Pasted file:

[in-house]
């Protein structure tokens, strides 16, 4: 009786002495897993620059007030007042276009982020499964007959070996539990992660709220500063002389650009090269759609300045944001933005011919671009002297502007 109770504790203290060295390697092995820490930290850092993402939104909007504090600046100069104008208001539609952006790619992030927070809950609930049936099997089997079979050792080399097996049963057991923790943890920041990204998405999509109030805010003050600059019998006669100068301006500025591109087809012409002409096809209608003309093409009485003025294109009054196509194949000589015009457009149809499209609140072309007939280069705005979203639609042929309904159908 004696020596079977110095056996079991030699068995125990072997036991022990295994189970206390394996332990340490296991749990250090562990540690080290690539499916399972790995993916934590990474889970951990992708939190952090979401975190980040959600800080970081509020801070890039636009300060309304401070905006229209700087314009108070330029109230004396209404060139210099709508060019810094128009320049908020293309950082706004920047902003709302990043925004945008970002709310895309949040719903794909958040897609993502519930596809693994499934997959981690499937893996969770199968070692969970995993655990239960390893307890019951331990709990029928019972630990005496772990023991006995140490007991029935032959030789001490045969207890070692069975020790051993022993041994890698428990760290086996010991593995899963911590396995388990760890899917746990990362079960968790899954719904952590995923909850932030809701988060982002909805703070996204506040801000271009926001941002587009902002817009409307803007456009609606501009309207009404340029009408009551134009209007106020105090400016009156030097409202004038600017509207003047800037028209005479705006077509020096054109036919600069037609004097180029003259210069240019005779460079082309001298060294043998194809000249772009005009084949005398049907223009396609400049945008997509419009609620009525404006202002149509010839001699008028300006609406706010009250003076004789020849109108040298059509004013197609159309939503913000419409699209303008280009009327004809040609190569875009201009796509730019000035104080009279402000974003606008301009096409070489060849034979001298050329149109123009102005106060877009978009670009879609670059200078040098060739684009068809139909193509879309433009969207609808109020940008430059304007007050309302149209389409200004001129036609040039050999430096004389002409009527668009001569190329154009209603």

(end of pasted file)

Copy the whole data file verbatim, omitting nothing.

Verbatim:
[in-house]
């Protein structure tokens, strides 16, 4: 009786002495897993620059007030007042276009982020499964007959070996539990992660709220500063002389650009090269759609300045944001933005011919671009002297502007 109770504790203290060295390697092995820490930290850092993402939104909007504090600046100069104008208001539609952006790619992030927070809950609930049936099997089997079979050792080399097996049963057991923790943890920041990204998405999509109030805010003050600059019998006669100068301006500025591109087809012409002409096809209608003309093409009485003025294109009054196509194949000589015009457009149809499209609140072309007939280069705005979203639609042929309904159908 004696020596079977110095056996079991030699068995125990072997036991022990295994189970206390394996332990340490296991749990250090562990540690080290690539499916399972790995993916934590990474889970951990992708939190952090979401975190980040959600800080970081509020801070890039636009300060309304401070905006229209700087314009108070330029109230004396209404060139210099709508060019810094128009320049908020293309950082706004920047902003709302990043925004945008970002709310895309949040719903794909958040897609993502519930596809693994499934997959981690499937893996969770199968070692969970995993655990239960390893307890019951331990709990029928019972630990005496772990023991006995140490007991029935032959030789001490045969207890070692069975020790051993022993041994890698428990760290086996010991593995899963911590396995388990760890899917746990990362079960968790899954719904952590995923909850932030809701988060982002909805703070996204506040801000271009926001941002587009902002817009409307803007456009609606501009309207009404340029009408009551134009209007106020105090400016009156030097409202004038600017509207003047800037028209005479705006077509020096054109036919600069037609004097180029003259210069240019005779460079082309001298060294043998194809000249772009005009084949005398049907223009396609400049945008997509419009609620009525404006202002149509010839001699008028300006609406706010009250003076004789020849109108040298059509004013197609159309939503913000419409699209303008280009009327004809040609190569875009201009796509730019000035104080009279402000974003606008301009096409070489060849034979001298050329149109123009102005106060877009978009670009879609670059200078040098060739684009068809139909193509879309433009969207609808109020940008430059304007007050309302149209389409200004001129036609040039050999430096004389002409009527668009001569190329154009209603």